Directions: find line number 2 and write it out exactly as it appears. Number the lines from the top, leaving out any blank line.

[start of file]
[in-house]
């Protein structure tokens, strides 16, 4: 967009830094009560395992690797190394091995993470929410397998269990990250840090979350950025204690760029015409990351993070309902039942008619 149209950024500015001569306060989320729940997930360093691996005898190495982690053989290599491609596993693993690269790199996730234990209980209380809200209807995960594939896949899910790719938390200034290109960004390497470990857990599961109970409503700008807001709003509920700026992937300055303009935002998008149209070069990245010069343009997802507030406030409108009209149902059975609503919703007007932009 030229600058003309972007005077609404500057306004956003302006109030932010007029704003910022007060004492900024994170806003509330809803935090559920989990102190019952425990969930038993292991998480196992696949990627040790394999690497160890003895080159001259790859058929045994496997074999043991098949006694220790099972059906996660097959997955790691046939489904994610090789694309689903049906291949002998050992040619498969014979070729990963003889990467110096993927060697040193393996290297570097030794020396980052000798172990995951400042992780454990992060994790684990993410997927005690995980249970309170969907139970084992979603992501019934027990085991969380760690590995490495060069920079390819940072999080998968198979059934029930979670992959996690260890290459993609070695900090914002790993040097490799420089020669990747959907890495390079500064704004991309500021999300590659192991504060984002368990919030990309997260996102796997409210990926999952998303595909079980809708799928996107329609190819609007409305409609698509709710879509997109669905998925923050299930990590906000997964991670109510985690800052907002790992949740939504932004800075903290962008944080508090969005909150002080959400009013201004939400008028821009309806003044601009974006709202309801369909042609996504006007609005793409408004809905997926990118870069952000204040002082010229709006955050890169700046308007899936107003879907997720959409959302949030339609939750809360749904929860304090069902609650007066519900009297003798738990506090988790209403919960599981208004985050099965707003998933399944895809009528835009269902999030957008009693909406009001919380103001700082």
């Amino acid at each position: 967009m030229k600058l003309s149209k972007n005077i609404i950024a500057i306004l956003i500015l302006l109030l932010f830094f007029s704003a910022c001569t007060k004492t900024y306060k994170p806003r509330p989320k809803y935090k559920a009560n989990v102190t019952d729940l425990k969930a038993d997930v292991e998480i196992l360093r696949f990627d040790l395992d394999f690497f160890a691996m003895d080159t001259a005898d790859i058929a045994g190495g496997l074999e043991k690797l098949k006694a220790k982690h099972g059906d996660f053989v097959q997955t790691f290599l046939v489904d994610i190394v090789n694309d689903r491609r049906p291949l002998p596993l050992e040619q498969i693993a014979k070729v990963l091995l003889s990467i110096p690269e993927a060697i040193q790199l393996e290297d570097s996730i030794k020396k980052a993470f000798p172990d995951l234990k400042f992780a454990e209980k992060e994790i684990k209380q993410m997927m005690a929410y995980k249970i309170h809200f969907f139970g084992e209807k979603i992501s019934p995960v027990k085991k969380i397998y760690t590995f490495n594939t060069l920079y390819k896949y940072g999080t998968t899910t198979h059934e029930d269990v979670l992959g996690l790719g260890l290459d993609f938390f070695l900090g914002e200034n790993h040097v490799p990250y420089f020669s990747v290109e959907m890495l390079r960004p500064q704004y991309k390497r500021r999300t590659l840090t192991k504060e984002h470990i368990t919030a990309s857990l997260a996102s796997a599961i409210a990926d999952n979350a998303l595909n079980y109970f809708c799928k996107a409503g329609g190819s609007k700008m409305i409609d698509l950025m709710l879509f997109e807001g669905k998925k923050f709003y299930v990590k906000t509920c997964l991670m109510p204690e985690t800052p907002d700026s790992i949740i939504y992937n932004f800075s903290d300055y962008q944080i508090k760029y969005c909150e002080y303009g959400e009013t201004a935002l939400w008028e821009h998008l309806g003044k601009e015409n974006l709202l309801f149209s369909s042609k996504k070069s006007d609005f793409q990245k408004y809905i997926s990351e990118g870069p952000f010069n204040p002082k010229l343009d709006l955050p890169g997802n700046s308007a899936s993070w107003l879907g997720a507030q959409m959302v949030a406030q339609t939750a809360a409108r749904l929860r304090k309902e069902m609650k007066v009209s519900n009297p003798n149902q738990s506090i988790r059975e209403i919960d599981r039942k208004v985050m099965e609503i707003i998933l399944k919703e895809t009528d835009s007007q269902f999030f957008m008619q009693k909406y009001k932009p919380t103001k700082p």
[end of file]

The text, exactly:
């Protein structure tokens, strides 16, 4: 967009830094009560395992690797190394091995993470929410397998269990990250840090979350950025204690760029015409990351993070309902039942008619 149209950024500015001569306060989320729940997930360093691996005898190495982690053989290599491609596993693993690269790199996730234990209980209380809200209807995960594939896949899910790719938390200034290109960004390497470990857990599961109970409503700008807001709003509920700026992937300055303009935002998008149209070069990245010069343009997802507030406030409108009209149902059975609503919703007007932009 030229600058003309972007005077609404500057306004956003302006109030932010007029704003910022007060004492900024994170806003509330809803935090559920989990102190019952425990969930038993292991998480196992696949990627040790394999690497160890003895080159001259790859058929045994496997074999043991098949006694220790099972059906996660097959997955790691046939489904994610090789694309689903049906291949002998050992040619498969014979070729990963003889990467110096993927060697040193393996290297570097030794020396980052000798172990995951400042992780454990992060994790684990993410997927005690995980249970309170969907139970084992979603992501019934027990085991969380760690590995490495060069920079390819940072999080998968198979059934029930979670992959996690260890290459993609070695900090914002790993040097490799420089020669990747959907890495390079500064704004991309500021999300590659192991504060984002368990919030990309997260996102796997409210990926999952998303595909079980809708799928996107329609190819609007409305409609698509709710879509997109669905998925923050299930990590906000997964991670109510985690800052907002790992949740939504932004800075903290962008944080508090969005909150002080959400009013201004939400008028821009309806003044601009974006709202309801369909042609996504006007609005793409408004809905997926990118870069952000204040002082010229709006955050890169700046308007899936107003879907997720959409959302949030339609939750809360749904929860304090069902609650007066519900009297003798738990506090988790209403919960599981208004985050099965707003998933399944895809009528835009269902999030957008009693909406009001919380103001700082």